Help! My vet told me my dog needs a TPLO! What is that, exactly?
Cranial cruciate ligament (CCL) injury is one of the most common reasons for dogs to have a hind leg limp. The CCL is one of the major ligaments in a dog’s knee, it is the same as the ACL in humans. Its main job is to keep the shin bone (tibia) from sliding forward in relation to the thigh bone (femur). Partial or full tearing of the CCL results in an unstable and painful knee which causes a limp.
Some dogs tear their CCL completely and may suddenly stop putting weight on their injured leg. But the most common story I hear from clients is that the limping comes and goes. Their dog might have been limping off and on for weeks to months (or sometimes years). At the beginning, the limping would get better with rest and pain medications, but the latest episode of limping is worse than before, or didn’t get any better with rest. Worsening of limping often happens when a long-standing partial CCL tear becomes a full CCL tear. Or when dogs with a CCL tear also tear their medial meniscus. The medial meniscus is one of the shock absorbers in the knee. About 50-60% of dogs with full CCL tears and 5-7% of dogs with partial CCL tears will also injure their meniscus.
Diagnosis of a CCL tear is based on finding cranial drawer (instability between the shin bone and the thigh bone) during an orthopedic exam. While most dogs are able to be examined awake, some dogs may be too painful, tense, or anxious to allow a complete exam without sedation.
There are many procedures available to treat CCL tears in dogs. One of the most common CCL surgeries is the TPLO (Tibial Plateau Leveling Osteotomy). The purpose of a TPLO is to change the forces going through the knee so that a dog WITHOUT a CCL can have a stable joint to walk and run on. This is done by making a curved cut in the shin bone (tibial osteotomy). Taking the cut piece of bone, rolling it down the curve that was made, and stabilizing it in the new position with a bone plate and screws. By flattening the top of the shin bone, the thigh bone has a more stable platform to rest on, and other muscles and ligaments are recruited to help keep the knee stable.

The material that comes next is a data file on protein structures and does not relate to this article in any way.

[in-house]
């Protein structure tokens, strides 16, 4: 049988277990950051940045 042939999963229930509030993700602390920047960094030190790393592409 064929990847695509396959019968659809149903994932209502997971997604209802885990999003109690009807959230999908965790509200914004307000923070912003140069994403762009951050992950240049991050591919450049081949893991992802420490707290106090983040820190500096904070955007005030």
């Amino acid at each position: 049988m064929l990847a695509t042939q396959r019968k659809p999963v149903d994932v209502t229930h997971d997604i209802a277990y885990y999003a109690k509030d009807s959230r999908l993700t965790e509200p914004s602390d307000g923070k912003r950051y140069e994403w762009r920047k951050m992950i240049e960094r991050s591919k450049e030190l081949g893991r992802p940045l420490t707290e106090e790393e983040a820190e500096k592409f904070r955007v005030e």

Having performed and assisted in over 500 TPLOs, I consider the TPLO to be a very good and very reliable surgery. In the hands of an experienced surgeon, most dogs that have a TPLO have a good to excellent chance for a full recovery with a low likelihood of complications. But, as with most things in life, the TPLO is not perfect and certain individual factors may influence the success of the surgery.
To accurately plan for a TPLO surgery, specifically positioned and calibrated x-rays of the knee and shin bone are taken. Precise measurements of the shin bone are made and our bone cut is planned before surgery. That way I know what size saw blade I will use, where on the shin bone to make my cut, and how far I should rotate the joint surface to achieve a TPLO. Depending on the shape of your dog’s shin bone, whether or not they have torn their meniscus, or if they have other problems in addition to their torn CCL (i.e. a dislocating kneecap), changes may need to be made to the surgery. In some cases, a different procedure may be recommended.
Cost for TPLO surgery can differ (usually based on cost of living where you live, anesthesia protocol used, and whether or not your pet stays overnight after surgery). At Sunstone Veterinary Specialists, a TPLO for one knee will typically cost $3000 plus the cost of the surgical implants (plates and screws). Implant costs will range between $350-500 depending on the size of the dog.* The initial exam and consultation with Dr. Su and any additional diagnostics (such as bloodwork) are not included.
*Extra-large or giant breed dogs (>120lbs) would have extra fees to cover the additional medications, disposables, and resources required. This estimated cost includes the surgical visit (which includes a night in hospital) and routine follow-up (2 and 8-week post-op rechecks).
Lillian Su, DVM, MVSc, CCRP, Diplomate ACVS-SA
Board Certified Small Animal Surgeon